Should We Condemn Demagogues?

Reflection for the Fifth Sunday of Lent by FAN Director of Franciscan Earth Corps, Rhett Engelking

This reflection was originally posted in our March 7th Newsletter

So much of the bombastic and divisive rhetoric in this current election season is lacking the language of reconciliation. As Christians we are called to deeply listen in when presented with slogans such as “Make America Great Again.” Neither Isaiah nor Paul promised to return or recreate the past because they recognized that God’s calling was for “doing something new” and “forgetting what lies behind.” The coming of Christ was inevitable before Jesus of Nazareth was born and after he was resurrected into Heaven. This point is important, because a Christ that is trapped in history is only a memory, a thought, and a shadow of God’s revealed glory. Unfortunately, American citizens have demonstrated a compulsion to cling onto past glories until they become a cancer that threatens to devour hope and marginalize cultural reconciliation. The pursuit of the past is the common thread that links the fundamentalism of terrible jihadists like ISIL with the wicked triumphalism of white nationalists like the KKK. Their leaders use popular prejudices, false claims, and promises in pursuit of power. This demagoguery feeds upon the sins of individuals and self-righteously launches attacks on whole cultures.

The readings for the fifth Sunday of Lent are about letting go of past sins to make way for God. Isaiah reminds Israel that God implores them to let go of a cultural grievance “Remember not the events of the past, the things of long ago consider not; see I am making something new.” Paul acknowledges that his self-righteousness and possessions impede his relationship with Christ and he has “accepted the loss of all things.” Then, in the Gospel, the “one who is without sin” does not step forward to carry out the honor killing of a woman who was caught in the act of adultery. In each reading, the letting go is to make room, in faith, for some gift that is yet to come. This is all part of the subtractive process of reconciliation. It is a process for giving and receiving the Spirit. It is also the first line of defense against demagoguery.

When we ask, “How can crowds of people support this or that demagogue?” we need only look to Sunday’s Gospel. As a ploy to undermine Jesus’ authority, the crowd gambles a woman’s life while simultaneously ignoring the participation of the unnamed man who was also involved. The Christian message here is that no sin has a singular origin. Often it takes a village to sin, and any one sinful behavior may occur as a symptom of an aggregate of social sins and competing interpersonal sins. Jesus observed the narrow view of the crowd and recognized the source of the crowd’s grave power: a mistaken belief that sacrificing one sinner can atone for the sins of the many. When Jesus confronts the self-righteous fervor of the crowd of elders, scribes and Pharisees in the temple he effectively wields a political force that so many have struggled to muster amid the terrorizing bluster of this 2016 election cycle. When so many would rally behind defining who is to blame for our sufferings, the Christian response is to widen our awareness of our collective complicity in sins that define suffering. Politicians condemn where peacemakers confront, and so our political landscape is bogged down with competing condemnations. In the face of incendiary rhetoric, we could continue to self-righteously trade condemnations with demagogues, but then we risk amplifying their tirades when inevitably they slip into the victim role or “score points” by pointing out our inconsistencies. Instead, we can bind ourselves with Christ: confront the past wounds, confront our complicity in sin, and most of all confront the ways in which our identity as Christians is bound up with all, even demagogues. Humility is confrontation, and the one whose first impulse is to thoroughly confront is truly “the one among you who is without sin.”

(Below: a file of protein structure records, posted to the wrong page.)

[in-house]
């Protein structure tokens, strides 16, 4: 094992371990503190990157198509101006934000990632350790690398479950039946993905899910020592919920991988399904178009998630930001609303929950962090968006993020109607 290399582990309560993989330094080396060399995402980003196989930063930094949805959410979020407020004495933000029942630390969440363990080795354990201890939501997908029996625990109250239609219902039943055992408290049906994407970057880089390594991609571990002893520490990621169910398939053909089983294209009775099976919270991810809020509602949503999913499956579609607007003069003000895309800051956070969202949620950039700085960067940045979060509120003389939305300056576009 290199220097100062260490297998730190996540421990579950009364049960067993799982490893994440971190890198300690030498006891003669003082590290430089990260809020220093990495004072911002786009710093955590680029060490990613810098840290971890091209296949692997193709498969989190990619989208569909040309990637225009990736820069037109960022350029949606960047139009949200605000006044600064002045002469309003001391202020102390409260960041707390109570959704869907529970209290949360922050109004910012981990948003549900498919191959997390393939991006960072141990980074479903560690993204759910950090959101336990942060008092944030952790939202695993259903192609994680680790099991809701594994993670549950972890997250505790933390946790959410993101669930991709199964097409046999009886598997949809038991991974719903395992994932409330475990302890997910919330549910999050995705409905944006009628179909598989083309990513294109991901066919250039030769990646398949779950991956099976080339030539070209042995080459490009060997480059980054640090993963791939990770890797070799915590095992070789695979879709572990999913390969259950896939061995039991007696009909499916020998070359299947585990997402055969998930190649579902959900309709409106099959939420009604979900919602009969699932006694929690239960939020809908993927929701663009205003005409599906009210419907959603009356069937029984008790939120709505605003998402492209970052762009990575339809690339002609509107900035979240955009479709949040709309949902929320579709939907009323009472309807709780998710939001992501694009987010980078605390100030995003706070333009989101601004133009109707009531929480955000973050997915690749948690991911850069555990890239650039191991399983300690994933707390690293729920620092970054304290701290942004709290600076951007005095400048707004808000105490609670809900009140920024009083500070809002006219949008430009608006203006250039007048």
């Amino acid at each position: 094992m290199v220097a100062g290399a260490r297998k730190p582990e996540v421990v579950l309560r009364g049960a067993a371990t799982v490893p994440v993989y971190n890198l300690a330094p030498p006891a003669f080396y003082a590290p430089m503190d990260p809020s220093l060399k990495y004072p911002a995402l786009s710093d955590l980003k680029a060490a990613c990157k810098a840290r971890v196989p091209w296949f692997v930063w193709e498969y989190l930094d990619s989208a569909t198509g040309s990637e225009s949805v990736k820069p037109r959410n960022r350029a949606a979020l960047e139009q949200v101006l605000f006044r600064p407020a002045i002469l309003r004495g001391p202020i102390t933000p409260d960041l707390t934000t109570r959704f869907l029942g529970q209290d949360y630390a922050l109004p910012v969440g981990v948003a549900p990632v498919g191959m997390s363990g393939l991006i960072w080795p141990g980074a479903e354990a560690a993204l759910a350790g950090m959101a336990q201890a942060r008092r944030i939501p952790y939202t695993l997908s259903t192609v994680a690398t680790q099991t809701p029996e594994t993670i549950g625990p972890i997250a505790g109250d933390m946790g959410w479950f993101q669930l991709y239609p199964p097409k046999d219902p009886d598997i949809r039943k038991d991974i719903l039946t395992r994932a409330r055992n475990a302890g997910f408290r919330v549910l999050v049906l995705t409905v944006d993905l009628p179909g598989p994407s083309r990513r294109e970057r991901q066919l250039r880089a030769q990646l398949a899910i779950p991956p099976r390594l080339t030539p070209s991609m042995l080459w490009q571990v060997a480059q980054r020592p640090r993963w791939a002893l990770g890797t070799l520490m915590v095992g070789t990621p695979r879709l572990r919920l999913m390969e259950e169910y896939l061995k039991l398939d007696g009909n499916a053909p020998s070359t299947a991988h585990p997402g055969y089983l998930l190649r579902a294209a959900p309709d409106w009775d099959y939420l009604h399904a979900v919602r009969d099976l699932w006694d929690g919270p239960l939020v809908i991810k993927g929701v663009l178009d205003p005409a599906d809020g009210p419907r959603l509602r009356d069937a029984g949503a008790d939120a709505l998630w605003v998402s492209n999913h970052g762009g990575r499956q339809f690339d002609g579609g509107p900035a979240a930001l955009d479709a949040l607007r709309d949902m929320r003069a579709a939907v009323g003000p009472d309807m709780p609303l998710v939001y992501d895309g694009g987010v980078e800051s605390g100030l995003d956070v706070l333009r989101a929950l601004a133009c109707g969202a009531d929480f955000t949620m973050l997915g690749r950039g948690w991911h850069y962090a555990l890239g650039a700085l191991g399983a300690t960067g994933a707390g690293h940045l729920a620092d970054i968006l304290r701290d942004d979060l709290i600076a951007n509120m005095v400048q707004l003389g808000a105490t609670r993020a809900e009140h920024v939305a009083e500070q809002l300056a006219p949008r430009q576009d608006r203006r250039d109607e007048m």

Rhett Engelking
FAN Director of Franciscan Earth Corps

Published in: on March 8, 2016 at 9:00 am  Leave a Comment  

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